most other things. A few other

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issues have raised their heads this

week, Steve. First and foremost, the

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NHS has been causing more than a few

political problems for the

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Government.

If Brexit wasn't

swamping everything, this would be

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the overwhelming issue. Voters are

much more concerned about this than

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anything else, with good cause. At

some point, there will have to be a

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grown discussion about funding of

the NHS and how we pay for it.

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Whether that will be possible in the

current climate I doubt. But I don't

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think it's entirely impossible

because I think the crisis will

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intensify. In a way, that has been

overlooked, that 2017 election

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partly accepted miraculously in

British politics that to get

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improvements in some services you

have to pay for it. So, maybe there

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will be a grown-up debate, but don't

hold your breath. In the meantime,

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it will be an issue that Theresa May

will have to keep at least one eye

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on, as well as trying to negotiate

the impossible with Brexit.

At PMQs,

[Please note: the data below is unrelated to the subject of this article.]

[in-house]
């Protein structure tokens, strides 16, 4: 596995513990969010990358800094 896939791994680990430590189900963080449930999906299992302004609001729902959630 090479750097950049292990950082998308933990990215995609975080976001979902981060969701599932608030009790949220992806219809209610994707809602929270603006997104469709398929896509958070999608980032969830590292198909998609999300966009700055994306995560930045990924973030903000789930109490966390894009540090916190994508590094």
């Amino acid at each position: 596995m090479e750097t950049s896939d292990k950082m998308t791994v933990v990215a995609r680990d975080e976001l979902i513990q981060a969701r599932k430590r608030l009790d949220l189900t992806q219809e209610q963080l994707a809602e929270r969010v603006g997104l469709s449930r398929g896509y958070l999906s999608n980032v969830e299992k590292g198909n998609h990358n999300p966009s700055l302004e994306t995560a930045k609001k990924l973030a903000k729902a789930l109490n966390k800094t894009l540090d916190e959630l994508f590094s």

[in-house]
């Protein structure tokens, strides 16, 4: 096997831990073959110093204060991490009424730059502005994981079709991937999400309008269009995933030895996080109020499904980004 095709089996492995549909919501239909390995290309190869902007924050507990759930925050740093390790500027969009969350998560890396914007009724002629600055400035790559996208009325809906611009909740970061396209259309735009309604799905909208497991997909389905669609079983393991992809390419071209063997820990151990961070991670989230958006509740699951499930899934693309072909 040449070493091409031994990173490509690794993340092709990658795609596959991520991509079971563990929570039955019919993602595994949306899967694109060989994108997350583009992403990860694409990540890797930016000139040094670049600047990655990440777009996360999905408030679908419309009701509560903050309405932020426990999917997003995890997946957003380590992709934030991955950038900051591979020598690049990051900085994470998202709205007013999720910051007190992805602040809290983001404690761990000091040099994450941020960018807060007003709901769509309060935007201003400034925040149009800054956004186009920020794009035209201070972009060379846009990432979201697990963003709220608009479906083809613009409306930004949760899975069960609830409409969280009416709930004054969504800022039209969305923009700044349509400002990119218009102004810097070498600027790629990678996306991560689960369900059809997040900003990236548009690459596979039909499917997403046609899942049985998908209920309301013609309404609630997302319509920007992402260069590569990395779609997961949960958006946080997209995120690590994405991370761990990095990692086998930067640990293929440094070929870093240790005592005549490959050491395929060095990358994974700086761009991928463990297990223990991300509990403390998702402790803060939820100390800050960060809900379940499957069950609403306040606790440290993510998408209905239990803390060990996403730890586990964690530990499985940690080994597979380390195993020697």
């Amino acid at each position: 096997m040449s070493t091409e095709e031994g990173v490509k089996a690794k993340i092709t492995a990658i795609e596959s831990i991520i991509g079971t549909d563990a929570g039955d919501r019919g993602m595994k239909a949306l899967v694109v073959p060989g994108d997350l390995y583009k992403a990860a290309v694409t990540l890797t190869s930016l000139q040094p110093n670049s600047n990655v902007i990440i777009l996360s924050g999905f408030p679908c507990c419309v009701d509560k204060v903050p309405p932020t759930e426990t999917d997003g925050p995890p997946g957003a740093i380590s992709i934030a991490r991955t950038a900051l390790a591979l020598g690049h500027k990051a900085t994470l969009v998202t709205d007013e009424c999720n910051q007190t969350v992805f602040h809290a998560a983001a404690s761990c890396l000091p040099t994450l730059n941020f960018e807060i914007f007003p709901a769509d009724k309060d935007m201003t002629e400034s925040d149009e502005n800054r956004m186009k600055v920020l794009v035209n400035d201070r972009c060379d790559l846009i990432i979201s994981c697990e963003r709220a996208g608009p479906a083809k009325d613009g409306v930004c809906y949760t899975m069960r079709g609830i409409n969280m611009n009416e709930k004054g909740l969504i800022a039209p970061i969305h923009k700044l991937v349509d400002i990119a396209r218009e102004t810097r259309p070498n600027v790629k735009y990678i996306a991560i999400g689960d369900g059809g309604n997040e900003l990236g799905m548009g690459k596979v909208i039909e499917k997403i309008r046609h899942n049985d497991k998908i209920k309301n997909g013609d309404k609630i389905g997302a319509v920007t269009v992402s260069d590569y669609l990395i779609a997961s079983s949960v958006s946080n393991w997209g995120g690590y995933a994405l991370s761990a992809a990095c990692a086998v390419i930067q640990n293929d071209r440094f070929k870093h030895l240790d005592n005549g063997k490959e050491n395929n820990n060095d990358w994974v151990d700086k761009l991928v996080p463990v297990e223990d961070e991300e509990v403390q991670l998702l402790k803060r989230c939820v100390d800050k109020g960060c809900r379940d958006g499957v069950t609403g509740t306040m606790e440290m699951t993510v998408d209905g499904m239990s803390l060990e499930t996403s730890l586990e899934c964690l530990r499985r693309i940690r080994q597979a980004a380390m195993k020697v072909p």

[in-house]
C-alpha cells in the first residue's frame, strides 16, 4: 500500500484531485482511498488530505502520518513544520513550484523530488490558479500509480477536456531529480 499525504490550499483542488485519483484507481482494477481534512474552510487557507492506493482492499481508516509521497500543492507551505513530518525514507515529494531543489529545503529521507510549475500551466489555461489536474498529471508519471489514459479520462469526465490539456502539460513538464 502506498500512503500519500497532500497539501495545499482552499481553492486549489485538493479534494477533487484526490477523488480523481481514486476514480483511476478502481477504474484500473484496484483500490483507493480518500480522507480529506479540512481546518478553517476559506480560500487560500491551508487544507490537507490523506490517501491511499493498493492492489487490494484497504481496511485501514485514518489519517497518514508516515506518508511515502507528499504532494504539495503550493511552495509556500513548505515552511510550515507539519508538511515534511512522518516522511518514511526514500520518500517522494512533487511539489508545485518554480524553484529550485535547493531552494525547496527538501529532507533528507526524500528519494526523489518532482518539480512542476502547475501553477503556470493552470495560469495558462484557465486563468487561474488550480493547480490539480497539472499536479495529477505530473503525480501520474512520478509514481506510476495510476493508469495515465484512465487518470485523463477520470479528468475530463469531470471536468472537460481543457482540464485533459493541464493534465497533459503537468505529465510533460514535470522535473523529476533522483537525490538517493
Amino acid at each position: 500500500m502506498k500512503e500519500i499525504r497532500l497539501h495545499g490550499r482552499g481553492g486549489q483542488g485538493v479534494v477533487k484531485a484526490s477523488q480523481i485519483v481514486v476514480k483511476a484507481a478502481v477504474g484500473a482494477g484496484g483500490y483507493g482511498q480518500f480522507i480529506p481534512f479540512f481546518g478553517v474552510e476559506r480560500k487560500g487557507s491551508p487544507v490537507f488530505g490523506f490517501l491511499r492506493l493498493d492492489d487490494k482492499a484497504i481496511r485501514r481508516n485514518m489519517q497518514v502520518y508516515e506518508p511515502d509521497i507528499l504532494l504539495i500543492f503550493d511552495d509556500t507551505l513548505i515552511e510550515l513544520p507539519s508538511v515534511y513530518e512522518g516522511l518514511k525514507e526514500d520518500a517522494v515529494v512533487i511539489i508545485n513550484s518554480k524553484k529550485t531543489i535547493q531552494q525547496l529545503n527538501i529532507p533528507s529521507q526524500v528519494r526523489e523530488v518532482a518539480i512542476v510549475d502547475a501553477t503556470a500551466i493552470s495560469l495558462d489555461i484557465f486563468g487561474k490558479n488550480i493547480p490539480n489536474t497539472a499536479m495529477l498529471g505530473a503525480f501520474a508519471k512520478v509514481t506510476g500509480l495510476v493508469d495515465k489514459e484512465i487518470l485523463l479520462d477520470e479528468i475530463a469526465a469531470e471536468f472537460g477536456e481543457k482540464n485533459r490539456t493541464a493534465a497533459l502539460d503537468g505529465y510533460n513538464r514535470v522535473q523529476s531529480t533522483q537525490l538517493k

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the Prime Minister said the NHS was

the best prepared it had ever been,

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and doctors were saying that

patients were dying prematurely. In

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the short-term, political damage

absolutely. The tanks are parked on

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Labour territory there. The general

consensus in the country is not that

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they trust the Tories on the NHS,

which is a big issue for them. A lot

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of the problems are down to the fact

that we're getting older and living

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longer, and there are amazing

treatments, operations and drugs

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that can keep us alive. We see it as

a problem but it is a wonderful

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miracle of modern science and

medicine and we should be grateful

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for such problems.

The big news was

that we were going to get a

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Government that looked more like the

rest of the country in the

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reshuffle. It turned out not to be

quite as dramatic as some of us

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expected. Was it a Government fail?

Depends how you define fail. It has

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taken a few days for the penny to

drop, though I had my suspicions on

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the night when some of the 20 15th

intake got no promotions at all. It

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was a tell-tale sign. Was it a

success in that it stored to the top

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of the buildings? Not really, she

just rearranged the deckchairs on

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the Titanic. Caroline Noakes was

attending Cabinet rather than being

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a full cabinet minister, but the

Theresa May managed to fend off the

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vultures coming for her by

absolutely wilfully, it now appears,

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failing to put key rivals into key

positions, people like Rory Stewart,

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Dominic Raj, some of the 2015ers? It

was a public fail but digging in

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privately.

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Well, listening to all that is my

first guest, Caroline Nokes.

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She was promoted to immigration

minister in the reshuffle this

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week and, in that role,

now attends Cabinet.

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Congratulations on the new job. You

are presumably part of the making